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Gap year in Tanzania

Tanzania


Tanzania At a Glance

When many people think of Africa, they are actually thinking of Tanzania. It is one of the most beautiful and politically stable countries in East Africa. It contains some of Africa's finest game reserves (Ngorongoro, Serengeti) as well as the roof of Africa: Mount Kilimanjaro. From the palm-fringed sands of Zanzibar on the coast, to the fabulous bush scenery near Arusha, there is no better way to experience Africa in safe and happy surroundings. The GapGuru volunteer programmes of teaching in schools, vocational training and child care are all based in cities which offer a centre point to explore East Africa during your gap year abroad.

Tanzania borders Kenya, Uganda, Malawi, Zambia, Burundi, Rwanda and Mozambique. Modern day Tanzania was formed in 1964 with the merger of Tanganyika and the island of Zanzibar. Migrating tribes from across Africa settled on the land as early as the first century BC, while Arab traders occupied the coastal regions from around the 8th century onwards.

The Portuguese added to the mix when they colonised the country from the 16th century. By the 19th century, a European presence was stronger than ever; explorers, notably Stanley and Livingstone, were arriving and the country became part of the German Empire until the British took control after WWI. This combination of influences makes Tanzania a culturally-rich country. The coolest months are from June to October and the warmest from December to March. Along the coast, there's high humidity and temperatures averaging between 25°C and 29°C. On the central plateau, temperatures range from 20°C to 27°C between June and August. Between December and March they can soar above 30°C.

There are two rainy seasons, with the masika (long rains) from mid-March to May, and the mvuli (short rains) during November, December and into January. The best time for gap year travel in Tanzania is between late June and October, when the rains have finished and the air is coolest. The most opportune time to see lions roaring and wildebeest roaming is to visit the Serengeti from January to March, or the beginning of June and mid-November, when the great migrations to and from Kenya takes place.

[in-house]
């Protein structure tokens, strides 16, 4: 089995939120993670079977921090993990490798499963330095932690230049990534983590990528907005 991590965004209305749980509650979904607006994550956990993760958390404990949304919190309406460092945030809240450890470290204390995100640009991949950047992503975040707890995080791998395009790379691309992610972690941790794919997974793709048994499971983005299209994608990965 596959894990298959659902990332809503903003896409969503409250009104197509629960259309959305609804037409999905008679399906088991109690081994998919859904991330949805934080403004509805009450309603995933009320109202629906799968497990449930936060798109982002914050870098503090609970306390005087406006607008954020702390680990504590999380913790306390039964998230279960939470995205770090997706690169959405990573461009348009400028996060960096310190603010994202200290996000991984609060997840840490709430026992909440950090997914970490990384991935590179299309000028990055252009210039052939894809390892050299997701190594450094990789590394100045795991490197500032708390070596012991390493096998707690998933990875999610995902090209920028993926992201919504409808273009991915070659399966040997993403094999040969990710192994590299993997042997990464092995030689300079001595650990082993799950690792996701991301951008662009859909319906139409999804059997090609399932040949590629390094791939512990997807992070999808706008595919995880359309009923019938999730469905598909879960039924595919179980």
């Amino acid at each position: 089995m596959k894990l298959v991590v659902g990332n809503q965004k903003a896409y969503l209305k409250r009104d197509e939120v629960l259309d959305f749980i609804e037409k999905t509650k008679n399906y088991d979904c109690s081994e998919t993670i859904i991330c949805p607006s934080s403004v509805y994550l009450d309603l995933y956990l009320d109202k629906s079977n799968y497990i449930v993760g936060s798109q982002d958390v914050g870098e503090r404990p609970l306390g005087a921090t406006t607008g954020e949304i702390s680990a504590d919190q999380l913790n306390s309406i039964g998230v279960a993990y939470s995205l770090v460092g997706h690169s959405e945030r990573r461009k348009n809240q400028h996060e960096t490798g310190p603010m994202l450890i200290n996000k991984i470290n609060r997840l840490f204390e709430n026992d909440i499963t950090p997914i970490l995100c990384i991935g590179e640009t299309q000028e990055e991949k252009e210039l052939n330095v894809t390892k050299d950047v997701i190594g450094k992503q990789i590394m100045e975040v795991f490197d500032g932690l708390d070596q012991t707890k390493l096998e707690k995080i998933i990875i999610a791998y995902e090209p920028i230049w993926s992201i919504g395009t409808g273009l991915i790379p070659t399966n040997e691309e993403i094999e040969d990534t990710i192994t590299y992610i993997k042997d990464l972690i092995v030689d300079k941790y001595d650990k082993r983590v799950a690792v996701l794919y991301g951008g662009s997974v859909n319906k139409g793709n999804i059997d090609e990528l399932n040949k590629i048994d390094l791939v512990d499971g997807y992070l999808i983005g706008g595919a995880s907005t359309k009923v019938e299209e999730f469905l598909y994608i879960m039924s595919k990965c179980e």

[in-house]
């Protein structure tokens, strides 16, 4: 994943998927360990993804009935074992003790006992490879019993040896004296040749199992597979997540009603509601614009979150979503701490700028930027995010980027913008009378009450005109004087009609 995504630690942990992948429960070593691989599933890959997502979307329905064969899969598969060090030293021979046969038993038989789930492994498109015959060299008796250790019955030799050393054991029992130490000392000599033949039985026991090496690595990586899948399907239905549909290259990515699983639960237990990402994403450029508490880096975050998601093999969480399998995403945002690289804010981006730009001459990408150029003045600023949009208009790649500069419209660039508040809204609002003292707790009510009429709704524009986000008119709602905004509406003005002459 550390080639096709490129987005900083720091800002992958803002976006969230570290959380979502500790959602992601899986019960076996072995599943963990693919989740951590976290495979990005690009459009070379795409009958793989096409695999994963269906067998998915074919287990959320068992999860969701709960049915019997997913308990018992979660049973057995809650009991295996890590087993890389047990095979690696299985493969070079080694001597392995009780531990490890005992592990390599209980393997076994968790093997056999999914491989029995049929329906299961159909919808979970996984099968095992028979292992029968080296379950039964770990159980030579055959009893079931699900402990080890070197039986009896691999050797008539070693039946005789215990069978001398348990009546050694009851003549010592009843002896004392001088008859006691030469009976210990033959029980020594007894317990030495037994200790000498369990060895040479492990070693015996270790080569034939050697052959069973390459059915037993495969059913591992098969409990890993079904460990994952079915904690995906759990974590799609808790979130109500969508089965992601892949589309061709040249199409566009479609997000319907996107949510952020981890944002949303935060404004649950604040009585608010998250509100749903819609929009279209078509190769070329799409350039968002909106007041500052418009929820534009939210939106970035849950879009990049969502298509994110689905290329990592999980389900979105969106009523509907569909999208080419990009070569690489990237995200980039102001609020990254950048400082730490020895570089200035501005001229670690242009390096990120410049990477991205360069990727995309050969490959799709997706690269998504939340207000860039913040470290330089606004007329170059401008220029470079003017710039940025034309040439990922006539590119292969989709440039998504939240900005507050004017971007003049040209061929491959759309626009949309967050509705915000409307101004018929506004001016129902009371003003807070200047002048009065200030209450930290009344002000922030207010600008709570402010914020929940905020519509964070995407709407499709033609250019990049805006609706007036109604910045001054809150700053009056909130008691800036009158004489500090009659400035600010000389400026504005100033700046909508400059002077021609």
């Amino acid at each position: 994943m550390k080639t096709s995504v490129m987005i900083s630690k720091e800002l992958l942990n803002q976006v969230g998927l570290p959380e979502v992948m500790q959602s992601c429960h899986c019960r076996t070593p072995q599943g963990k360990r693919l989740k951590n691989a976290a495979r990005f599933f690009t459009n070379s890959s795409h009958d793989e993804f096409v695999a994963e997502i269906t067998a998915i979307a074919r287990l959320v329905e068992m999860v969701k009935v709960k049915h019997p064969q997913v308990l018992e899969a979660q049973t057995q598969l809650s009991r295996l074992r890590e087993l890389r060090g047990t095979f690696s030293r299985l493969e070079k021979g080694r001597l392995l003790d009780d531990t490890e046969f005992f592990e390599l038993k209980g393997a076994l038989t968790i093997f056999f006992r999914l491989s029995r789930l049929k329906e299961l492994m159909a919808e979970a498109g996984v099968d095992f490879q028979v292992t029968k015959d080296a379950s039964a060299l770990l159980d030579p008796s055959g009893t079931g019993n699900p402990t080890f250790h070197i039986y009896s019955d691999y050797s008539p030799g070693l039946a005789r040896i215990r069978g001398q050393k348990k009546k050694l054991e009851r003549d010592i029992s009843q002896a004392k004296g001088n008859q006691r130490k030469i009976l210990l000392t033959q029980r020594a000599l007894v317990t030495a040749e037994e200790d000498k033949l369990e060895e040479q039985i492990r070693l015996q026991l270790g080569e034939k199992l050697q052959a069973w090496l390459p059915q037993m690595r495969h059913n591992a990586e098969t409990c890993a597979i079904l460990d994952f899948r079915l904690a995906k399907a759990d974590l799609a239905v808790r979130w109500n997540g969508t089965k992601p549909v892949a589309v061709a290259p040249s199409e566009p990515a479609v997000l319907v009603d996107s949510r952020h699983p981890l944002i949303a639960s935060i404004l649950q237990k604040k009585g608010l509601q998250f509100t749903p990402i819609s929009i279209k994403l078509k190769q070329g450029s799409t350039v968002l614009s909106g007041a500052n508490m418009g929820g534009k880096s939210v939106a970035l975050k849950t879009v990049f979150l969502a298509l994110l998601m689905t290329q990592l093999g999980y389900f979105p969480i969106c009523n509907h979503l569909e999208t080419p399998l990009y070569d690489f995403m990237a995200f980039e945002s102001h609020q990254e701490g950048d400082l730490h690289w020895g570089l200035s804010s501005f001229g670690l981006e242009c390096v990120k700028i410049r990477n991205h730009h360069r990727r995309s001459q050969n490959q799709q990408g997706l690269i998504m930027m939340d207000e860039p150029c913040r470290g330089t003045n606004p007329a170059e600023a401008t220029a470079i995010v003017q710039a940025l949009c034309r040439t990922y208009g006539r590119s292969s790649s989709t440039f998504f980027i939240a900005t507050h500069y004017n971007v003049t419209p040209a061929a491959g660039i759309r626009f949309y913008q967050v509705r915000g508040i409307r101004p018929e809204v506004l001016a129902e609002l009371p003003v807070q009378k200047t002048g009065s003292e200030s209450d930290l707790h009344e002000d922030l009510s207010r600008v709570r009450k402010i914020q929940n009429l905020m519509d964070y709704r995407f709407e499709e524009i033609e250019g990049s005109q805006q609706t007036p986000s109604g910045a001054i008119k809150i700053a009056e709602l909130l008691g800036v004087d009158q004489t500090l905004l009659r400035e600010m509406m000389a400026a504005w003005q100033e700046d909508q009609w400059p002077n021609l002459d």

Getting Around

Precision Air flies the main domestic routes, including flights to Zanzibar (around 20 minutes flying time from Dar es Salaam), with the main flight hubs based at Dar es Salaam, Arusha and Kilimanjaro. Zan Air, Zanzibar's airline, also flies to the mainland and to the island of Pemba. Coastal Aviation specialises in Safari trips and has a fleet of small planes varying from 3 to 12 seaters. Ferries also serve Zanzibar from Dar es Salaam. Ferry operator Azam Marine provides a daily service that takes around 2 hours, while its route from Zanzibar to Pemba takes just over an hour and runs a couple of times a week. Faster services are available from companies such as Sea Express and Flying Horse.

Dalla dallas (minibuses) are in abundance and often travel to more remote areas though they don't have the best safety records.


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